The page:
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Sake Substitute (10 options You Can Use Instead).

What do you do if you don’t have sake but want to try cooking Japanese dishes? We’ve got you covered with alternatives you can use as a sake substitute.

If you enjoy Japanese cuisine, chances are you’re already familiar with sake. Aside from a cooking ingredient, it’s also a great pair with your meal.

Bottle pouring sake to the ceramic white dish.

What Is Sake?

Sake is Japanese alcoholic drink comes from fermented rice.

It is usually light in color and not carbonated. Because of its appearance and alcohol content, sake is often called a wine.

Sake can vary in flavor, aroma, and texture. The final result depends on factors such as the type of rice used, the brewing process, and the water source.

In Japanese cuisine, people most often use it as a seasoning. After all, sake is known for its ability to enhance and bring out flavors of other ingredients without overpowering them.

This beverage is also a great meat tenderizer.

Sake is most popular for its use in teriyaki sauce. People use it as a glaze for meats and vegetables, stir-fries, soups and dipping sauce.

Best Sake Substitutes

Whether you’re looking for a non-alcoholic alternative or a similar flavor profile, there are many different sake substitutes are available.

1. Rice Wine Vinegar

Jar with rice vinegar on top of the table.

Rice wine vinegar is a great non-alcoholic substitute for sake.

It has the core flavors of sake. However, rice wine vinegar has a more pungent and acidic taste.

This substitute’s sweet and acidic flavor works well in salad dressings and sauces.

Choose unseasoned rice wine vinegar for the closest match to sake. Add sugar or honey to balance the taste if the recipe calls for sweetness.

Since rice wine vinegar has a stronger flavor than sake, it’s best to dilute it to get a closer sake taste.


Use 1 tablespoon rice wine vinegar diluted in 3 tablespoons water to replace ¼ cup sake.

2. Chinese Rice Wine

Since sake is a Japanese rice wine, it makes sense that one of the best substitutes for it is Chinese rice wine.

Chinese rice wine, or mi jiu, is a famous cooking wine in Chinese cuisine.

Like sake, it is mostly clear in appearance. It has a balanced sweetness that is also very similar to sake. That said, it will not change the flavor profile of your dish.


Because of the similarity in flavor, you can use the same amount of Chinese rice wine as the amount of sake called for in your recipes.

3. Dry Sherry

Tall glass with dry sherry next to cheeseboard.

Dry sherry is a fortified wine with an alcohol content close to sake, making it a suitable replacement.

It has a nutty and slightly sweet flavor that can complement various dishes.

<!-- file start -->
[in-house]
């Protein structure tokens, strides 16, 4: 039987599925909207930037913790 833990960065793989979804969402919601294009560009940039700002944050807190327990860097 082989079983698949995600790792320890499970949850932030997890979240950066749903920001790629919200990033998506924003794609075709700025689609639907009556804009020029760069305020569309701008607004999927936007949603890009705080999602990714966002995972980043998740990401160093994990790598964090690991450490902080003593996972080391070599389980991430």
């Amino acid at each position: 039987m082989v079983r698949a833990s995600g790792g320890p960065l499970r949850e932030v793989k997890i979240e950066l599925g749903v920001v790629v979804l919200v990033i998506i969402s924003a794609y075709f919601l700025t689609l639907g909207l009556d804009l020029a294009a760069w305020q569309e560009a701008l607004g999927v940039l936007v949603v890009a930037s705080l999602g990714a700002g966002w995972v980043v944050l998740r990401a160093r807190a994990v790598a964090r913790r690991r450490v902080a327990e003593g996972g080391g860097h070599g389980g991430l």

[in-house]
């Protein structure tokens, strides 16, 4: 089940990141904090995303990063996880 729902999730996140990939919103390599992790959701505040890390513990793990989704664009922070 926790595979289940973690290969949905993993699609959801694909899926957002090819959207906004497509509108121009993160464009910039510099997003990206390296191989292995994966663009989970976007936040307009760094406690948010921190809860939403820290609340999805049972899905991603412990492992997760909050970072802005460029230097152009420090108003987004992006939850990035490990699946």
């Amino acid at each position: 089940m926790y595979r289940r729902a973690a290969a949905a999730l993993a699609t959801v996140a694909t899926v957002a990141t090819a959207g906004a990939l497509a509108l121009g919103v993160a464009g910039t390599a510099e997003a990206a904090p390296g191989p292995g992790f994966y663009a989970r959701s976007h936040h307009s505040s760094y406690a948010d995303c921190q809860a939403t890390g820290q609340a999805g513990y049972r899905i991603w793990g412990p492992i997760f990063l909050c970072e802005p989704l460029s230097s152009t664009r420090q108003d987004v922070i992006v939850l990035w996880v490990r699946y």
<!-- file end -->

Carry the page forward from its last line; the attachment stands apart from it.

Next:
The difference in flavor is not noticeable, especially in recipes where you only need a small amount of sake.

This swap has a darker color which might affect the appearance of your final dish.


Use a 1:1 ratio when substituting sake with dry sherry.

4. White Grape Juice

Like sake, white grape juice is also sweet. While it is not as sweet as sake, it is a great substitute, especially if you avoid an alcoholic ingredient.

Do note that white grape juice lacks the acidity of sake. In some dishes, though, the absence of acidity is welcome, especially if you already have other acidic ingredients.

Try it with marinades and sauces for the best results.


Use a 1:1 ratio when using white grape juice to replace sake. If you need to add some acid to your recipe, use grape juice with some citrus juice. Lemon juice works best for this purpose.

5. Chinese Shaoxing Wine

Chinese Shaoxing wine is like a regular Chinese rice wine but with a deeper and more complex taste.

This substitute does not have the same transparent color. It has a darker hue, which can affect the appearance of your dish.

It’s also important to note that this swap has added salt.


Opt for a 1:1 ratio when using this Chinese wine as a sake substitute.

6. Distilled White Vinegar

Distilled white vinegar has a strong, sour taste. It is very acidic, so it can greatly change the resulting dish.

Yet, it is still on this list of sake substitutes because it is highly accessible.

You probably have it in your pantry, so it is a quick swap when you’re in a pinch.

You may also opt to use some sugar or honey in addition to this vinegar for a more balanced flavor.


It is best to start with a small amount of distilled white vinegar first. Add more in small increments as necessary to not overpower your dish.

7. Apple Cider

Small bowl filled with apple cider vinegar and apple in the background.

Apple cider has a sweet and sour taste far from sake’s flavor. That said, you should try it if you dislike how sake tastes.

This creative swap works well in recipes where sake is not the main ingredient.

Use it in marinades and sauces for the best substitution experience.


If you can find an unfiltered apple cider, it is a better choice than regular ones. Use in a 1:1 ratio of apple cider to sake.

8. Vermouth

Vermouth is a fortified wine that is aromatized with various herbs, spices, and botanicals.

While it can add complexity and depth to certain dishes, it may not be an ideal substitute for sake due to its different taste.

However, in some recipes where the flavor profile of sake is not a primary focus, vermouth can be used as a potential substitute.

Opt for dry vermouth for a closer flavor match.


Start with a small amount of vermouth to replace sake in your recipes.

9. Dry White Wine

White wine is one of the most accessible alcoholic beverages to get a hold of.